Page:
Gas fired units or small boilers (less than 10 MMBtu/hr heat input) are subject only to work practice standards. All boilers, regardless of the subcategory, are subject to periodic tune-up work practices for dioxin/furan emissions. Additionally, certain sources will be subject to work practice standards that will include the following requirements:
- Tune-ups: The final rule requires a tune-up, but at a revised frequency based on public comments. The burner inspection requirement has been relaxed to allow units that sell electricity to complete the burner and air-to-fuel ratio inspections at the first outage, which is not necessarily annually, but not to exceed 36 months before an inspection is completed. Therefore, a unit doesn’t have to be taken offline for the sole purpose of completing the annual tune-up. Similarly, where tune-ups require entry into a storage vessel or process equipment, the requirement has been relaxed so that the tune-up is only required during the next planned entry into the vessel. Also, boilers or process heaters that operate a continuous oxygen trim system require a tune-up every five (5) years as opposed to annually.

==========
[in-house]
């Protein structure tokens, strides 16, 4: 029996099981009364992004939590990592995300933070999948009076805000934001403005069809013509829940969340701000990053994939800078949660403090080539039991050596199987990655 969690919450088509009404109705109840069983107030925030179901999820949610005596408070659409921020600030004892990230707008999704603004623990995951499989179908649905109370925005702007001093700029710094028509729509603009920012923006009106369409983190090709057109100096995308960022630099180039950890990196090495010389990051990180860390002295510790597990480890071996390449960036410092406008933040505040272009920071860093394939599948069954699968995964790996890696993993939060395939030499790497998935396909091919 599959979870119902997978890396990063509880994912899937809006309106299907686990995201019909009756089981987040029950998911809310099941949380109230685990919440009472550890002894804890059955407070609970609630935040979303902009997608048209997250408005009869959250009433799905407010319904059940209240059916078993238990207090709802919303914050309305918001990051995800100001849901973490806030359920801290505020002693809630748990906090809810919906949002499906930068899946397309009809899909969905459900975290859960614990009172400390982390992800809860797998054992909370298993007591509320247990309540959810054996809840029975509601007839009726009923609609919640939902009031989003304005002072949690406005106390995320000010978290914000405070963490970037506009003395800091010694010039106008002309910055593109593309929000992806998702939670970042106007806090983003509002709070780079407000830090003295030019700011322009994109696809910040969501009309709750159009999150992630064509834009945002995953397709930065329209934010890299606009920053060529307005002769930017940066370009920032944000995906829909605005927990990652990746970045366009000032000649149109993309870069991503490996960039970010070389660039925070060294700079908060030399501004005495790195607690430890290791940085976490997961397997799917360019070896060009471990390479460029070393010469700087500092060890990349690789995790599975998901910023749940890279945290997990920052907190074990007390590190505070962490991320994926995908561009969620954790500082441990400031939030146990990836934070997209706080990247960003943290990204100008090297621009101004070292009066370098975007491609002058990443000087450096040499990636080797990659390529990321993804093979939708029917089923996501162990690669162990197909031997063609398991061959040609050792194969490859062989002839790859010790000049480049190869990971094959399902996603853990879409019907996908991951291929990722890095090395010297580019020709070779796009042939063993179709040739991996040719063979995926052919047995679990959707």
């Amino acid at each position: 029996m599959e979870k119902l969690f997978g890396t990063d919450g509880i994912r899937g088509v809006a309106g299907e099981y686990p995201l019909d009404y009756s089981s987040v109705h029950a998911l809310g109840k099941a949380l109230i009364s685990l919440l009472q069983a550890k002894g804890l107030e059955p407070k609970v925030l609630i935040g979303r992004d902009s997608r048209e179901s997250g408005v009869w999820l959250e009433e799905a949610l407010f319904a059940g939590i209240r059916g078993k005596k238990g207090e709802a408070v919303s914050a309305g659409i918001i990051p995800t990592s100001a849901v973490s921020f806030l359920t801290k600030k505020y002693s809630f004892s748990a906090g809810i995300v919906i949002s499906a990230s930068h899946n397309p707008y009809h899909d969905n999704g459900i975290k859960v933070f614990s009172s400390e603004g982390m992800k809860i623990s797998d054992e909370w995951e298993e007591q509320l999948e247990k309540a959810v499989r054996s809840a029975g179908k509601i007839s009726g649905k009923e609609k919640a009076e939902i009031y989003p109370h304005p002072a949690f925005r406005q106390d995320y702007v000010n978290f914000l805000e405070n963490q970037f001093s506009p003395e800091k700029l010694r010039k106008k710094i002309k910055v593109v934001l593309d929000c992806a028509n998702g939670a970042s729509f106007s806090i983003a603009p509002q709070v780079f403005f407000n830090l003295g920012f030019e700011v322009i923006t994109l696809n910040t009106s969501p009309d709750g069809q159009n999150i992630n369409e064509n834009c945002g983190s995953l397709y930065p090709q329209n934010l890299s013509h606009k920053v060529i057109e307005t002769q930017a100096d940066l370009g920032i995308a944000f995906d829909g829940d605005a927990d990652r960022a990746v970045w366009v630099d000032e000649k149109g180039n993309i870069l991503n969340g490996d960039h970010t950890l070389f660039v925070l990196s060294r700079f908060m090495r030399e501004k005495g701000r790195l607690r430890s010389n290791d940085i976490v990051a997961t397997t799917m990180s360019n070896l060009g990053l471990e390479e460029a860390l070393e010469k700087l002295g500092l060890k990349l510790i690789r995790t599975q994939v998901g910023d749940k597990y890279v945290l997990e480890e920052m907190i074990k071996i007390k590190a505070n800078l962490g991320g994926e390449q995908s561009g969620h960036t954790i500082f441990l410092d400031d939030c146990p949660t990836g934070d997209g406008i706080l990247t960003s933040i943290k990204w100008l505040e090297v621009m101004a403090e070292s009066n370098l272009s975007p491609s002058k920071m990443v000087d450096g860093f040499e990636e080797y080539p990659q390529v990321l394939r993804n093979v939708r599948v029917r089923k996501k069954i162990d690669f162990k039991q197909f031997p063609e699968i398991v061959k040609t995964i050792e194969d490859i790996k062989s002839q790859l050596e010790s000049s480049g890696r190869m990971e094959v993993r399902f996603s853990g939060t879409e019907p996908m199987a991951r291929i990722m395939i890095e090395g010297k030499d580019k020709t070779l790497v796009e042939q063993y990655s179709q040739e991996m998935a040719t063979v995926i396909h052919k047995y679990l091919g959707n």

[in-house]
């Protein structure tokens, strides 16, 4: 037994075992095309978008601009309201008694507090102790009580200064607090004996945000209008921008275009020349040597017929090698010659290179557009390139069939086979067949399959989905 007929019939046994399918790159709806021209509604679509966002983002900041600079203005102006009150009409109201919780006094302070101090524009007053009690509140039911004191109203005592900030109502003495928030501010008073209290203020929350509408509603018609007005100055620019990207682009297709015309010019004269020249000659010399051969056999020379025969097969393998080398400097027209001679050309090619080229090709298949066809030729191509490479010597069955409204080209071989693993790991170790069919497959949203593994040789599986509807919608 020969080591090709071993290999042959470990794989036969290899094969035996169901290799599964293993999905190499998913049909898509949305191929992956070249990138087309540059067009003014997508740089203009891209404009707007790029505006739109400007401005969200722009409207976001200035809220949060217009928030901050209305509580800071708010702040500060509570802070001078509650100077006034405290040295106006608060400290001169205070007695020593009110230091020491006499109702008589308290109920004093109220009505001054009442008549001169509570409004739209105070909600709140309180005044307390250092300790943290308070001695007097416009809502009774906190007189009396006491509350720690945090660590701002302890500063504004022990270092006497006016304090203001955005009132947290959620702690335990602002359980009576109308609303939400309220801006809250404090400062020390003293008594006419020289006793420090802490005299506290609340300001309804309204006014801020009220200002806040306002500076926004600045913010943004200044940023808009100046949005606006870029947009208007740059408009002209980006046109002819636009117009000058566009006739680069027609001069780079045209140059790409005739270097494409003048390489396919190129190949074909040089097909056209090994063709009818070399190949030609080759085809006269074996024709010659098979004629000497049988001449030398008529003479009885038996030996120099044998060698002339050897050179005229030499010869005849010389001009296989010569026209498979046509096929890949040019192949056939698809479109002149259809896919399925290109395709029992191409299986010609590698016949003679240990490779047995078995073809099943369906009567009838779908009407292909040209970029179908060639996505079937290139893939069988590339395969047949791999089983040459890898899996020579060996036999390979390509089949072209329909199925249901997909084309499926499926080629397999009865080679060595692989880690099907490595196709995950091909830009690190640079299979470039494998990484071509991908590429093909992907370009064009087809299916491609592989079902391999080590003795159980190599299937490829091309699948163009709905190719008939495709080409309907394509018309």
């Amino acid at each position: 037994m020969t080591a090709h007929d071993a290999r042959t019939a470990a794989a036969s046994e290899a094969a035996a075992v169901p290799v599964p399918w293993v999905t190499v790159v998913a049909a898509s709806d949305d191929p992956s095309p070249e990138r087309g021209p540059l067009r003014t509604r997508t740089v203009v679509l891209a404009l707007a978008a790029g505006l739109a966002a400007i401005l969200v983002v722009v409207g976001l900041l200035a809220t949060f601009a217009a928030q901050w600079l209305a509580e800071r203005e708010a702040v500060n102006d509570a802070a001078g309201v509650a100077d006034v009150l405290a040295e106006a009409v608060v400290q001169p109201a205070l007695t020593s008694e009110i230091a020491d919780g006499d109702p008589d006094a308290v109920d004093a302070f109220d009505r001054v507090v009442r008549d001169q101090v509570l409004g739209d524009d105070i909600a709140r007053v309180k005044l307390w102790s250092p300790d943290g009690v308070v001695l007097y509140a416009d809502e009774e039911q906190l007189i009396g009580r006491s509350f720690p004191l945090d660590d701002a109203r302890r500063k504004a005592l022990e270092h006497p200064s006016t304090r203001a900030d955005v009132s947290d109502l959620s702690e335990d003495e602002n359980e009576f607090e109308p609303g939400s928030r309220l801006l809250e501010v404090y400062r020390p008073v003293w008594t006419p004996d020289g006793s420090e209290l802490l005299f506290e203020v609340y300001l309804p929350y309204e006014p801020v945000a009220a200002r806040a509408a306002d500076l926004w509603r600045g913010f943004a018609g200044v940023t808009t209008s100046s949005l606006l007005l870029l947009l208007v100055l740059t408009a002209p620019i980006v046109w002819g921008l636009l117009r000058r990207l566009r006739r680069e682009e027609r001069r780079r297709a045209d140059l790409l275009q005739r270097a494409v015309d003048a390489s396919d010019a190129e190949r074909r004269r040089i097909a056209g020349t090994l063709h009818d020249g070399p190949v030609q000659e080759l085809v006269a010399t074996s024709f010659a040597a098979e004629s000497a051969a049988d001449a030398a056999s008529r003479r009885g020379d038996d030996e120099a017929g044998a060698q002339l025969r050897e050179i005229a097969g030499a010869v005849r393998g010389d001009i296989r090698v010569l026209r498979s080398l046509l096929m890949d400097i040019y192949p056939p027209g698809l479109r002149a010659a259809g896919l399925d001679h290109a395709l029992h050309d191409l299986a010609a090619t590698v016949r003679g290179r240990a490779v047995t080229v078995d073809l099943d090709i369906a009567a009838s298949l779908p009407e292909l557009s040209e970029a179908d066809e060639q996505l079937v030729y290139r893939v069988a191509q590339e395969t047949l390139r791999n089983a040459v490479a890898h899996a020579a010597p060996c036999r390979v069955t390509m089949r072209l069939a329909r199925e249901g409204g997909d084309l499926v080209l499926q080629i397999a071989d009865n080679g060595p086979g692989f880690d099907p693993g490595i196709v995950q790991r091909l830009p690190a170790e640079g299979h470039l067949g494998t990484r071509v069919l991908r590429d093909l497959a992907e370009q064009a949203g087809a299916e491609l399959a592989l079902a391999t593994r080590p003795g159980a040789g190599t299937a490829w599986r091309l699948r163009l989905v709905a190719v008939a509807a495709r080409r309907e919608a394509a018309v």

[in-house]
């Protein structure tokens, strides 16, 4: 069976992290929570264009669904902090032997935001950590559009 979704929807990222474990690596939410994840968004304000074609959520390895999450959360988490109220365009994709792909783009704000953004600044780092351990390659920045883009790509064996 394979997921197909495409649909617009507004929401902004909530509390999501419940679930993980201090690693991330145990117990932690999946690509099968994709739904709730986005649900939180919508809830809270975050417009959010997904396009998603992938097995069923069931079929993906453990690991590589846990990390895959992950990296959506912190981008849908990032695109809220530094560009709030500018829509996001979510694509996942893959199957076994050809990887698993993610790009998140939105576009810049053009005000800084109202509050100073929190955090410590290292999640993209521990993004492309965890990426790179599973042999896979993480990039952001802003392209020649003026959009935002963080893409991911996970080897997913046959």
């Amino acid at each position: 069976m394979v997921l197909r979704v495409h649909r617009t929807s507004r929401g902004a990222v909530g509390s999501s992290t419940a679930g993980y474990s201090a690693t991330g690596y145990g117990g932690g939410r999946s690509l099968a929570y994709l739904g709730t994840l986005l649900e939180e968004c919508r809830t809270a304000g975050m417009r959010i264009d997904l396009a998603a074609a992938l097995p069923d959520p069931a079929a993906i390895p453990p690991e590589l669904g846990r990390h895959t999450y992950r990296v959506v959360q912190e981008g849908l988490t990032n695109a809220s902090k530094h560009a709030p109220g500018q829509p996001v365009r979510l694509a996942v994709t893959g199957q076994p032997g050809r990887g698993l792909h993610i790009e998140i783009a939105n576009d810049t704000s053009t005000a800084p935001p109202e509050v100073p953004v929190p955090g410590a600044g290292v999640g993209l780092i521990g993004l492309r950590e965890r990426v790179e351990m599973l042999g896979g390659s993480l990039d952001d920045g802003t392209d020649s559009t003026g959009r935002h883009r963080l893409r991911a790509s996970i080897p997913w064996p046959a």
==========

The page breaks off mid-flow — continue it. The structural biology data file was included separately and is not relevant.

- Energy Assessment: If the facility completed an energy assessment on or after January 1, 2008, then the requirement has been satisfied pursuant to the final rule, given that the assessment meets the requirements in Table 3 of the final rule. Also, a facility that operates under an energy management program compatible with ISO 50001 that includes the affected units satisfies the energy assessment requirement.